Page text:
In this, my 70th year of life, I am traveling a journey out of yet another closet.
Throughout my entire 70 years, I have never “felt” male, and except for between the ages of 8-10 when I “felt” female, the vast majority of my time on this planet I have neither felt male nor female. The trans movement has given me the space and the terminology to see and define myself as “non-binary” and “agender.” Specifically, my brilliant inspirational young cousin, Ariel Mahler, assisted in prying open my gender closet door by courageous example.
My pronouns are Warren, Warren, and Warren in the first, second, and third person, in the past, pluperfect, present, future, and subjunctive tenses. I also don’t object if people use pronouns to describe me since “he” and “she” never had much resonance or importance in connection to myself.
I am not defining as “trans,” and though I suppose that I present as “cis,” I honestly don’t know, or at this point in my life particularly care, where I fall on the wide and extensive cis/trans spectrum.
I do know quite well, though, that I have deeply internalized the social repression against breaking free from the gender status quo all of those 70 years. I am painfully aware of how I continually self-censor and edit my public behavior and presentation. Though I don’t necessarily like it, I cloth myself in muted colors in my attempts to remain as invisible as possible in the course of my day. I am working now to understand how I want to express my gender with integrity, authenticity, and lack of fear.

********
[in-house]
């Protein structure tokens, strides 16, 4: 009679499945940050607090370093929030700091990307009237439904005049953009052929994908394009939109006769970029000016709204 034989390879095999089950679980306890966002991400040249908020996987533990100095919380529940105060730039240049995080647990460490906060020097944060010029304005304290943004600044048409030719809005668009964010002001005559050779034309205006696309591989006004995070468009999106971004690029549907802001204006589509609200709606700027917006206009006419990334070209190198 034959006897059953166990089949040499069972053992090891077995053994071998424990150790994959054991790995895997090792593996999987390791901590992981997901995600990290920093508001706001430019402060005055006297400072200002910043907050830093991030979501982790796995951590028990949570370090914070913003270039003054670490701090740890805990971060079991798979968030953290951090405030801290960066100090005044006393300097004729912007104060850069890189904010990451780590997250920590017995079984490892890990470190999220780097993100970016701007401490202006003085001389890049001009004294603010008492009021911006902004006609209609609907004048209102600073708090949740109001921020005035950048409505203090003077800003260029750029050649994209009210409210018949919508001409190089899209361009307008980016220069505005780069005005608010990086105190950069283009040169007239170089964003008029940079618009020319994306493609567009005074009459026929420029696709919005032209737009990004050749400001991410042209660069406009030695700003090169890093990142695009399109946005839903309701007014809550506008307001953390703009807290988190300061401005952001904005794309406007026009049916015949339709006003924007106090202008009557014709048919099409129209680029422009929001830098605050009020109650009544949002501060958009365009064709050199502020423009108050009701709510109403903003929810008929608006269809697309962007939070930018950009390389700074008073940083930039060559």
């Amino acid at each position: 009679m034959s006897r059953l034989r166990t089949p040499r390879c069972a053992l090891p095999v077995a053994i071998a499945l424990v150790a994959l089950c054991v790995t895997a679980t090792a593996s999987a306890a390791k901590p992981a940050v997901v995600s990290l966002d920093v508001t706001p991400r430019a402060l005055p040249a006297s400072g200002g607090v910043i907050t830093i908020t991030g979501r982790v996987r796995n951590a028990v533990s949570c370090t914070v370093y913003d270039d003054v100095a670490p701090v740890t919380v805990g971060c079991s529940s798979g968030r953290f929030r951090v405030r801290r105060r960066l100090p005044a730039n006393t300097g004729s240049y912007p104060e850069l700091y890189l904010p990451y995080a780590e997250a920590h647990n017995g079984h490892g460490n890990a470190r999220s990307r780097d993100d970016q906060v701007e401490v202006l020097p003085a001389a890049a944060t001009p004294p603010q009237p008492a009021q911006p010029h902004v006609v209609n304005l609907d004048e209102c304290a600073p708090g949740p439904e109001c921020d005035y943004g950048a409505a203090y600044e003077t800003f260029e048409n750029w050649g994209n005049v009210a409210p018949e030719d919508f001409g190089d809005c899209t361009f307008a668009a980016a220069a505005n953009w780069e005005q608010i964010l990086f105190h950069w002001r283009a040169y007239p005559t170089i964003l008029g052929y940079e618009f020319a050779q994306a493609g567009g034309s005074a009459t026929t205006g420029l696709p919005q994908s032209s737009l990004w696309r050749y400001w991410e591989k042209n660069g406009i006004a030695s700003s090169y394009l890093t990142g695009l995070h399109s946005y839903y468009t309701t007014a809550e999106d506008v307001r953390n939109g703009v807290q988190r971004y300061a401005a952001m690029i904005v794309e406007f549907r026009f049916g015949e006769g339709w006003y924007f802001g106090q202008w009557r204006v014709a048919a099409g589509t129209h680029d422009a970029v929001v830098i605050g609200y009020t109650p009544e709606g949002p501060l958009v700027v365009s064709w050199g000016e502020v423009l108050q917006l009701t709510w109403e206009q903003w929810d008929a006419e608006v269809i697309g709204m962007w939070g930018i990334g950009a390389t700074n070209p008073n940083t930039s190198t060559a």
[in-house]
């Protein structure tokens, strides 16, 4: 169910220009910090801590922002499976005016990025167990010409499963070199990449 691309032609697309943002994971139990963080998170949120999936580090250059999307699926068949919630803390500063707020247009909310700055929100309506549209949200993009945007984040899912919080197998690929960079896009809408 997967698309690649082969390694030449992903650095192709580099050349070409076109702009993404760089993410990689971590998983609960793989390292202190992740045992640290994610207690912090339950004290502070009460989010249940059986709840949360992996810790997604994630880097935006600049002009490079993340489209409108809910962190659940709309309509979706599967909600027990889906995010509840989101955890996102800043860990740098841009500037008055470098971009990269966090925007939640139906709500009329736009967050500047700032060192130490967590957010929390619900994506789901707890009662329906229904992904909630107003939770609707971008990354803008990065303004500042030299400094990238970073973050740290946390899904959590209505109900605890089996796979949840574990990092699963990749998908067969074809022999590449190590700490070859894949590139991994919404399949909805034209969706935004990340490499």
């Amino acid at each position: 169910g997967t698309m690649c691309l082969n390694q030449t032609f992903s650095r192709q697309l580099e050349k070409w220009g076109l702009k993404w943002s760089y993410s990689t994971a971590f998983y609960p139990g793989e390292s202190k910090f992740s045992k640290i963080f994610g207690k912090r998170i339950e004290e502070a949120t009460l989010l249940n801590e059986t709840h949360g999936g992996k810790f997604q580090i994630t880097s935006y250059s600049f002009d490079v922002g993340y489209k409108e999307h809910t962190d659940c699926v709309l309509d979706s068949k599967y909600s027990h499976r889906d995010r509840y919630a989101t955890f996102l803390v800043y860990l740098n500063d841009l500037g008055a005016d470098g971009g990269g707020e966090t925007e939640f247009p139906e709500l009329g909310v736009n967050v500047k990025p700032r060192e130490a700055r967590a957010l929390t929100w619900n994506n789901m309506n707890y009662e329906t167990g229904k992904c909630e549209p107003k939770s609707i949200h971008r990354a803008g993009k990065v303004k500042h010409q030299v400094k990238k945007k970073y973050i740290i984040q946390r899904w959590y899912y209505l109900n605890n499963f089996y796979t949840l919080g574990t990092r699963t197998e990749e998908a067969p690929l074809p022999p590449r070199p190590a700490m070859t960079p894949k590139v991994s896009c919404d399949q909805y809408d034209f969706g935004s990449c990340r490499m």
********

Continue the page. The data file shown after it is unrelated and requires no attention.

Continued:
I was born in 1947 during the so-called “McCarthy Era” — a conservative time, a time when difference of any sort was viewed with suspicion and scorn. On the floor of the U.S. Senate, a brash young Senator from Wisconsin, Joseph McCarthy, sternly warned that “Communists [often thought of as Jews in the public imagination] corrupt the minds and sexual perverts [homosexuals] corrupt the bodies of good upstanding Americans,” and he proceeded to have homosexuals and Communists officially banned from all government service. To McCarthy, Jews, homosexuals, and Communists were one and the same.
For homosexual U.S.-Americans during this era, police frequently raided their bars, which were usually Mafia owned; the U.S. Postal Service invaded their organizations and even published the names of their mailing lists in local newspapers; and people regularly lost their jobs when “exposed.”
Gender nonconformers and those suspected of “homosexual tendencies” were often involuntarily committed to mental institutions by family members, where they lost all civil rights and control over their lives. Some were never released. Some were forced to undergo electro-shock therapy; some were even lobotomized (doctors removed the frontal lobe of peoples’ brains with instruments forced through the eye sockets or the nose).
Before my second birthday, my parents suspected that I might be gay, or to use the terminology of the day, “homosexual.” Shy and withdrawn, I preferred to spend most of my time alone. Not knowing what else to do with what they considered as my gender non-conformity, my parents sent me to a child psychiatrist at the age of four until my 13th birthday.